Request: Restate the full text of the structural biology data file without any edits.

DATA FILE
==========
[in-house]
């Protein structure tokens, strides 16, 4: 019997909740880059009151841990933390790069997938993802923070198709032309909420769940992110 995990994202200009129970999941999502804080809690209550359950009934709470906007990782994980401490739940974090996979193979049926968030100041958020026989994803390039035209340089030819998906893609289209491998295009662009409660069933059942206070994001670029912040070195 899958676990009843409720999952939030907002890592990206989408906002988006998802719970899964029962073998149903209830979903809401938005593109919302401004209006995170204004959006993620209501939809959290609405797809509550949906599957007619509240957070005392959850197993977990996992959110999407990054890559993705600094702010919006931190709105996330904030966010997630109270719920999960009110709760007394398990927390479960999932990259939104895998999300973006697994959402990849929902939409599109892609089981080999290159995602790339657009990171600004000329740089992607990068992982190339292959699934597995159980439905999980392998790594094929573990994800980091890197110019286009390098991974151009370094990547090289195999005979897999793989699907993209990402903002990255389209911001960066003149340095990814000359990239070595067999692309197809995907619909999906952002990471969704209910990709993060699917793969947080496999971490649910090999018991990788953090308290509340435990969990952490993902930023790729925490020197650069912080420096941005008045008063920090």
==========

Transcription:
[in-house]
């Protein structure tokens, strides 16, 4: 019997909740880059009151841990933390790069997938993802923070198709032309909420769940992110 995990994202200009129970999941999502804080809690209550359950009934709470906007990782994980401490739940974090996979193979049926968030100041958020026989994803390039035209340089030819998906893609289209491998295009662009409660069933059942206070994001670029912040070195 899958676990009843409720999952939030907002890592990206989408906002988006998802719970899964029962073998149903209830979903809401938005593109919302401004209006995170204004959006993620209501939809959290609405797809509550949906599957007619509240957070005392959850197993977990996992959110999407990054890559993705600094702010919006931190709105996330904030966010997630109270719920999960009110709760007394398990927390479960999932990259939104895998999300973006697994959402990849929902939409599109892609089981080999290159995602790339657009990171600004000329740089992607990068992982190339292959699934597995159980439905999980392998790594094929573990994800980091890197110019286009390098991974151009370094990547090289195999005979897999793989699907993209990402903002990255389209911001960066003149340095990814000359990239070595067999692309197809995907619909999906952002990471969704209910990709993060699917793969947080496999971490649910090999018991990788953090308290509340435990969990952490993902930023790729925490020197650069912080420096941005008045008063920090």